This is one of a series of ongoing articles on how the government relies on doctors to help determine payments they receive as reimbursement for treating patients on Medicare. Since 1991, an obscure committee of doctors has had a large hand in determining how much Medicare pays by making a case for the underlying value of their services. The committee's recommendations generally are accepted by the Centers for Medicare and Medicaid Services, the agency within the Department of Health and Human Services that manages the programs.
The committee, sponsored by the American Medical Association, is known as the Specialty Society Relative Value Committee, or RUC. Doctors on the committee are nominated by physician specialty societies; the American College of Cardiology, for instance, designates a heart doctor to serve on the panel. The AMA says doctors simply are exercising their First Amendment right to petition the government. Others argue that because doctors are, in effect, helping set reimbursement rates, the committee’s influence on Medicare is a clear conflict of interest. The argument is that the role of doctors has skewed payments in favor of specialists, while leaving family doctors behind.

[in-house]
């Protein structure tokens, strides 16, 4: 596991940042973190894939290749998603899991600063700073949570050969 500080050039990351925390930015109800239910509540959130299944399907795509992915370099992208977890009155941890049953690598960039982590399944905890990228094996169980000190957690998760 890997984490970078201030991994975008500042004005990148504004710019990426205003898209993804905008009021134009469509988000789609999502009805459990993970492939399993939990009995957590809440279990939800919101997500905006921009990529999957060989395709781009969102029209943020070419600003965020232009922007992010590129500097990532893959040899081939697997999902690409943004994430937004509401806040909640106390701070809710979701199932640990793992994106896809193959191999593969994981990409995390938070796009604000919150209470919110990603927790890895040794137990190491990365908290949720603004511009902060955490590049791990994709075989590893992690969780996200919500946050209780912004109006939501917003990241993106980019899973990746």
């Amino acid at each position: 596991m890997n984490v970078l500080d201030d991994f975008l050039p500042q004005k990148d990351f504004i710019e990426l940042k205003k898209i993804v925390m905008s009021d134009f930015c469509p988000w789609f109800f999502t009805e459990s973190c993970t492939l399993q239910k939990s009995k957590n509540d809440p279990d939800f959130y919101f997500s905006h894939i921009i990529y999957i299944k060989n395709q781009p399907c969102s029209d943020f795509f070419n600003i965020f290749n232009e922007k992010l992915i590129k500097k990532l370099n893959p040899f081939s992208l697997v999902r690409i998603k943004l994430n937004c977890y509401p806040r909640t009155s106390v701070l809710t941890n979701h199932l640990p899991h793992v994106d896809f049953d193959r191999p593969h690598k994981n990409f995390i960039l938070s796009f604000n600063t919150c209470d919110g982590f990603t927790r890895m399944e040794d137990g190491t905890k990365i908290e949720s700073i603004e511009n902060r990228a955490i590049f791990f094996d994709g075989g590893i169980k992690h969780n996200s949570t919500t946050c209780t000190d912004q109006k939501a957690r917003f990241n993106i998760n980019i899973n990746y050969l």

More stories on this topic can be found here.